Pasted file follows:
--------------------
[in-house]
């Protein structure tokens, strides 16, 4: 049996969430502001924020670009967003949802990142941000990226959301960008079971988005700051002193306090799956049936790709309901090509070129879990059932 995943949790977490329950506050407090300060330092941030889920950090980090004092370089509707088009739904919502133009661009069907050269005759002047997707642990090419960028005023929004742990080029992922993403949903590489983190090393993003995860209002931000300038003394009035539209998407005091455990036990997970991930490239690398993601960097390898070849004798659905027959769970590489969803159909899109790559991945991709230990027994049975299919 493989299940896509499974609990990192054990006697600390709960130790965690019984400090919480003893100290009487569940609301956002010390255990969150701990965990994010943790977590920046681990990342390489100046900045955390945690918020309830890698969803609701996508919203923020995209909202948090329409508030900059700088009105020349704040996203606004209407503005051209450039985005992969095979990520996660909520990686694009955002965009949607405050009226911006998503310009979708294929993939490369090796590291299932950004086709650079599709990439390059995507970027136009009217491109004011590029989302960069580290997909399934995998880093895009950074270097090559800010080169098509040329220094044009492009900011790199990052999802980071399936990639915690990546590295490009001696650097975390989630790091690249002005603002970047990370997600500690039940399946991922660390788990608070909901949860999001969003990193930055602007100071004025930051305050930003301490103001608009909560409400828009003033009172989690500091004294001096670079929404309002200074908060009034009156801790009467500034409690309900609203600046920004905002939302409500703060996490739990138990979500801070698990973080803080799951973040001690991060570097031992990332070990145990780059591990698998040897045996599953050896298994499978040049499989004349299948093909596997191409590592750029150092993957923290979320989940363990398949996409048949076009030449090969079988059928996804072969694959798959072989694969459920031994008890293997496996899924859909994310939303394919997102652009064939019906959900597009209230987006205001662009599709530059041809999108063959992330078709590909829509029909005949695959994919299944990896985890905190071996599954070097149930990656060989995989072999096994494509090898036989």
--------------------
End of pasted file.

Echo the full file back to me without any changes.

[in-house]
């Protein structure tokens, strides 16, 4: 049996969430502001924020670009967003949802990142941000990226959301960008079971988005700051002193306090799956049936790709309901090509070129879990059932 995943949790977490329950506050407090300060330092941030889920950090980090004092370089509707088009739904919502133009661009069907050269005759002047997707642990090419960028005023929004742990080029992922993403949903590489983190090393993003995860209002931000300038003394009035539209998407005091455990036990997970991930490239690398993601960097390898070849004798659905027959769970590489969803159909899109790559991945991709230990027994049975299919 493989299940896509499974609990990192054990006697600390709960130790965690019984400090919480003893100290009487569940609301956002010390255990969150701990965990994010943790977590920046681990990342390489100046900045955390945690918020309830890698969803609701996508919203923020995209909202948090329409508030900059700088009105020349704040996203606004209407503005051209450039985005992969095979990520996660909520990686694009955002965009949607405050009226911006998503310009979708294929993939490369090796590291299932950004086709650079599709990439390059995507970027136009009217491109004011590029989302960069580290997909399934995998880093895009950074270097090559800010080169098509040329220094044009492009900011790199990052999802980071399936990639915690990546590295490009001696650097975390989630790091690249002005603002970047990370997600500690039940399946991922660390788990608070909901949860999001969003990193930055602007100071004025930051305050930003301490103001608009909560409400828009003033009172989690500091004294001096670079929404309002200074908060009034009156801790009467500034409690309900609203600046920004905002939302409500703060996490739990138990979500801070698990973080803080799951973040001690991060570097031992990332070990145990780059591990698998040897045996599953050896298994499978040049499989004349299948093909596997191409590592750029150092993957923290979320989940363990398949996409048949076009030449090969079988059928996804072969694959798959072989694969459920031994008890293997496996899924859909994310939303394919997102652009064939019906959900597009209230987006205001662009599709530059041809999108063959992330078709590909829509029909005949695959994919299944990896985890905190071996599954070097149930990656060989995989072999096994494509090898036989």